Diffusion of New Pharmaceutical Drugs in Developing and Developed Nations
Stanford University - Graduate School of Business
University of Central Florida - College of Business Administration
Pradeep K. Chintagunta
University of Chicago
Stanford University Graduate School of Business Research Paper No. 1950
In the context of introducing new products around the world, it is important to understand the relative attractiveness of various countries in terms of maximum penetration potential and diffusion speed. In this paper, we examine these market characteristics for a new category of prescription drugs in both developing and developed countries. Using data from fifteen countries, and a logistic specification in the Hierarchical Bayesian framework, we report the differences in diffusion speed and maximum penetration potential between developing and developed nations. Our methodology accounts for the limited number of data observations as well as serial correlation and endogeneity problems that arise in the analysis. The principal findings include: (i) Compared to developed countries, developing nations tend to have lower diffusion speeds and maximum penetration levels; (ii) Laggard developed countries have higher speeds. However, laggard developing countries do not have higher diffusion speeds; (iii) Per capita expenditures on healthcare have a positive effect on diffusion speed (particularly for developed countries), while higher prices tend to decrease diffusion speed. The paper concludes by identifying useful avenues for additional research.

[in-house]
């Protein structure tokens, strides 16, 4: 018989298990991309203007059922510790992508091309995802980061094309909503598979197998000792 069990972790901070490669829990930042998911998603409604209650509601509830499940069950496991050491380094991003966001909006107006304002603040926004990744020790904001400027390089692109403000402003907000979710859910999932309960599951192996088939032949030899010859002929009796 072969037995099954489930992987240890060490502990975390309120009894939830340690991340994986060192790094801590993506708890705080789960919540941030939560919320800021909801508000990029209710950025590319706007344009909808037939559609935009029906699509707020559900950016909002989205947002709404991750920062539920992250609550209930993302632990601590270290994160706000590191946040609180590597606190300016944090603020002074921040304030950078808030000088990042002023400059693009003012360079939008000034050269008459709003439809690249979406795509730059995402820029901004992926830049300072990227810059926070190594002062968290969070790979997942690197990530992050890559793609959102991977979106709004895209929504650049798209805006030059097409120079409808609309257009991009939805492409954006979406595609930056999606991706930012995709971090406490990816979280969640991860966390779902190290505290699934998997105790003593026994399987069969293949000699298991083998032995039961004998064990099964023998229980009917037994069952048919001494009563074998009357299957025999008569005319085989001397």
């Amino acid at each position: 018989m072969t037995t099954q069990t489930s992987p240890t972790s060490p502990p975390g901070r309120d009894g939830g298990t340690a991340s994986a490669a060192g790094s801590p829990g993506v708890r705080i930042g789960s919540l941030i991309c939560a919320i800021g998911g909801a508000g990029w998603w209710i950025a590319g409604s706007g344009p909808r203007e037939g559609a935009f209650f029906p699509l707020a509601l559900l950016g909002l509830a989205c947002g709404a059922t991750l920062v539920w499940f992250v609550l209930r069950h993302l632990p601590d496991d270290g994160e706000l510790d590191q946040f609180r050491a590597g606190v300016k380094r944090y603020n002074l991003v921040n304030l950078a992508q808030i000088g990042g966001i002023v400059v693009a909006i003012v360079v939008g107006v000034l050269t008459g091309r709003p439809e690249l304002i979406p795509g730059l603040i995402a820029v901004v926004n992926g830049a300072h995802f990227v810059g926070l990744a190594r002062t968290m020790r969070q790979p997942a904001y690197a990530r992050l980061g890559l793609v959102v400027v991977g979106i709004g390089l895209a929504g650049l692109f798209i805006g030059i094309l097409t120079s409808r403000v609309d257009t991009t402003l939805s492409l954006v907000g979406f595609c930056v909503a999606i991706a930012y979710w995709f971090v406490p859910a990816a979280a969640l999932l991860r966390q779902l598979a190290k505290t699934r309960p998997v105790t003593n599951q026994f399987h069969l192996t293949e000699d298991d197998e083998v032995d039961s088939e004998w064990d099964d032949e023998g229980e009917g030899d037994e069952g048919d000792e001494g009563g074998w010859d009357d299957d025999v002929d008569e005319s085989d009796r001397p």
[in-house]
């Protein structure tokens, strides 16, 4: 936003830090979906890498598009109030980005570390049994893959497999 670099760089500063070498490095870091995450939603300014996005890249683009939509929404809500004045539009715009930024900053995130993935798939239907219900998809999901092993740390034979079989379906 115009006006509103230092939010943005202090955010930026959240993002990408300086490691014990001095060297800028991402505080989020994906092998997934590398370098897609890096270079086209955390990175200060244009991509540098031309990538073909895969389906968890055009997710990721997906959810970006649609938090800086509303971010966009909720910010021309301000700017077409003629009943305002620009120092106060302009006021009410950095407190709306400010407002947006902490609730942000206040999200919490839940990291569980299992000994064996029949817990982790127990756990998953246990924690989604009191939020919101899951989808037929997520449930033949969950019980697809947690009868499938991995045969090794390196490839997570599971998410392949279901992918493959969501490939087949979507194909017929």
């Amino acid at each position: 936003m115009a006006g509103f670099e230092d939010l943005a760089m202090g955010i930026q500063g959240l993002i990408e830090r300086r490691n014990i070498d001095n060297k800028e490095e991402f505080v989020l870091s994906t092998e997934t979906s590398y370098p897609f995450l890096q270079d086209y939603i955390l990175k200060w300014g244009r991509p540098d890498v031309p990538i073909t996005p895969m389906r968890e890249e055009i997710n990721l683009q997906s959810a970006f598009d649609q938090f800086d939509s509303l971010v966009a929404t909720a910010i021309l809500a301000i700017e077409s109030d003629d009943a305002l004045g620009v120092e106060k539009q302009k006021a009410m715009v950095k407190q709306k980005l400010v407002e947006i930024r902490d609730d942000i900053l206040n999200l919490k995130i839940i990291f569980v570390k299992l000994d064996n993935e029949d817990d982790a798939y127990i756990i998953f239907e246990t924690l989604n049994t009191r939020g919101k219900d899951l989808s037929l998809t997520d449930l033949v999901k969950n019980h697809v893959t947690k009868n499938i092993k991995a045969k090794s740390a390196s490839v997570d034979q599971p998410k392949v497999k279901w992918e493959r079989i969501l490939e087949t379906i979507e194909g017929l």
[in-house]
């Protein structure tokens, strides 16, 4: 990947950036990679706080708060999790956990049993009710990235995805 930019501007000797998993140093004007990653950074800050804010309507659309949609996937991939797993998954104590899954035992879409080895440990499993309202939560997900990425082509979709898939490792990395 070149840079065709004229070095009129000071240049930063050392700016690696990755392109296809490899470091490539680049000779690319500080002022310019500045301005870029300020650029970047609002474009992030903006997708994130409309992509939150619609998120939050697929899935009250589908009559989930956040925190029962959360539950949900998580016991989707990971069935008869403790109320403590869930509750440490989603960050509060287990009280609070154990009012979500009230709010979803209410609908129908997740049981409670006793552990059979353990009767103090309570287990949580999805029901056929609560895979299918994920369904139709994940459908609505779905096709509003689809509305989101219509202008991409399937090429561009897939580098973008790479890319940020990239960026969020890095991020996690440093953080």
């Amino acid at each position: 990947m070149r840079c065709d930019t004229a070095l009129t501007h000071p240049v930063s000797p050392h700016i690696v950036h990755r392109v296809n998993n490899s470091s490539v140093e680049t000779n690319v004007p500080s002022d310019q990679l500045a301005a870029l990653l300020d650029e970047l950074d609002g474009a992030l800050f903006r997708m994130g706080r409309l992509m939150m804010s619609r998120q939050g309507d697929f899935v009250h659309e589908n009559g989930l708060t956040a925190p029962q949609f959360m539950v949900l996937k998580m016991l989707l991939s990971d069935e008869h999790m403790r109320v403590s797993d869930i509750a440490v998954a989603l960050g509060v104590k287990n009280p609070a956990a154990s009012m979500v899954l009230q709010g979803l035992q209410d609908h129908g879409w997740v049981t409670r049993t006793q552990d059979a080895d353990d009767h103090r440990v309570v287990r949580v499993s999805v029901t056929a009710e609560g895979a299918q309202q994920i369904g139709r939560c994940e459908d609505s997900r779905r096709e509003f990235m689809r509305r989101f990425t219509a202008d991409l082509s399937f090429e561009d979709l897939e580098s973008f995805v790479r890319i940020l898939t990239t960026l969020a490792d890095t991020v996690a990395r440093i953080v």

Number of Pages in PDF File: 34
Keywords: diffusion, cross-country analysis, pharmaceuticals, Hierarchical Bayes, econometrics, economic policy, empirical industrial organization, market research, marketing strategy, product management
JEL Classification: C10, L10, M3, O32working papers series
Date posted: November 17, 2006
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